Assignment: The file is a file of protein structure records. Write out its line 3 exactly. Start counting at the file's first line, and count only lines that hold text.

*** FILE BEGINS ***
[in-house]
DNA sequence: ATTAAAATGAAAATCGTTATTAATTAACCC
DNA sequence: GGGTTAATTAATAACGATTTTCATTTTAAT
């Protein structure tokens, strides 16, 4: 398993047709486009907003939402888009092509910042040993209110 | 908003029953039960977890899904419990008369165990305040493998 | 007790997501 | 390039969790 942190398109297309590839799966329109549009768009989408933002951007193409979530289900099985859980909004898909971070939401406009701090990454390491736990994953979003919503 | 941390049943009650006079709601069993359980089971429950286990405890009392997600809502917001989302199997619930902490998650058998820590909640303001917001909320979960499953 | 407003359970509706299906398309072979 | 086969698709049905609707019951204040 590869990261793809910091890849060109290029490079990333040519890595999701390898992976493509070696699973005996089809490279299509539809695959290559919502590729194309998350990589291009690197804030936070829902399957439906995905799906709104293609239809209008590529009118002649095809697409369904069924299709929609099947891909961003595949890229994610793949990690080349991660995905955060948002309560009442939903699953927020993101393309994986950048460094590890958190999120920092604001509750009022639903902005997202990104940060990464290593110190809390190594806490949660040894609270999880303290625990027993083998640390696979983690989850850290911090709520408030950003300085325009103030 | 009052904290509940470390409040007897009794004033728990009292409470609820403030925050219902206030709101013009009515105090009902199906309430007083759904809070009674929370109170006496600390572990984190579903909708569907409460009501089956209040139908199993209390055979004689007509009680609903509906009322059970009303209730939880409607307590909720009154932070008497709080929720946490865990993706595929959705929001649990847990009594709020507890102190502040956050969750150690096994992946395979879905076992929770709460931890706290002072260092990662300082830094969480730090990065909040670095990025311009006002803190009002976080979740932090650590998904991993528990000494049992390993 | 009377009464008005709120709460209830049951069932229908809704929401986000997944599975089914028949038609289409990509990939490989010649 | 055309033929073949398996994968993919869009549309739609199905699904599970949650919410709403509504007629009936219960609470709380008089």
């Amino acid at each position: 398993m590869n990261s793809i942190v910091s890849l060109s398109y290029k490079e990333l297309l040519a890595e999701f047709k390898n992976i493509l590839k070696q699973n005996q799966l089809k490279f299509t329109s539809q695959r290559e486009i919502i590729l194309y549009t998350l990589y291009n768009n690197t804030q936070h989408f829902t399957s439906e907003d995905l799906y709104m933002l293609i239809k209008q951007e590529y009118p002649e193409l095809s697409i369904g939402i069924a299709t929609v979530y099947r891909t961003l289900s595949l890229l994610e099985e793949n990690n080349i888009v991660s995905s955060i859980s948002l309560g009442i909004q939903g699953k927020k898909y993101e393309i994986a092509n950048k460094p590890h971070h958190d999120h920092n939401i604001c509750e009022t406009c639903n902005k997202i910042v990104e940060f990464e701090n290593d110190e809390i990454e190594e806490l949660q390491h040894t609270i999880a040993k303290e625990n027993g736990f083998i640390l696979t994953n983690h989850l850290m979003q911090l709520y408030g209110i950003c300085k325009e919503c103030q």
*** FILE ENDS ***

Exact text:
DNA sequence: GGGTTAATTAATAACGATTTTCATTTTAAT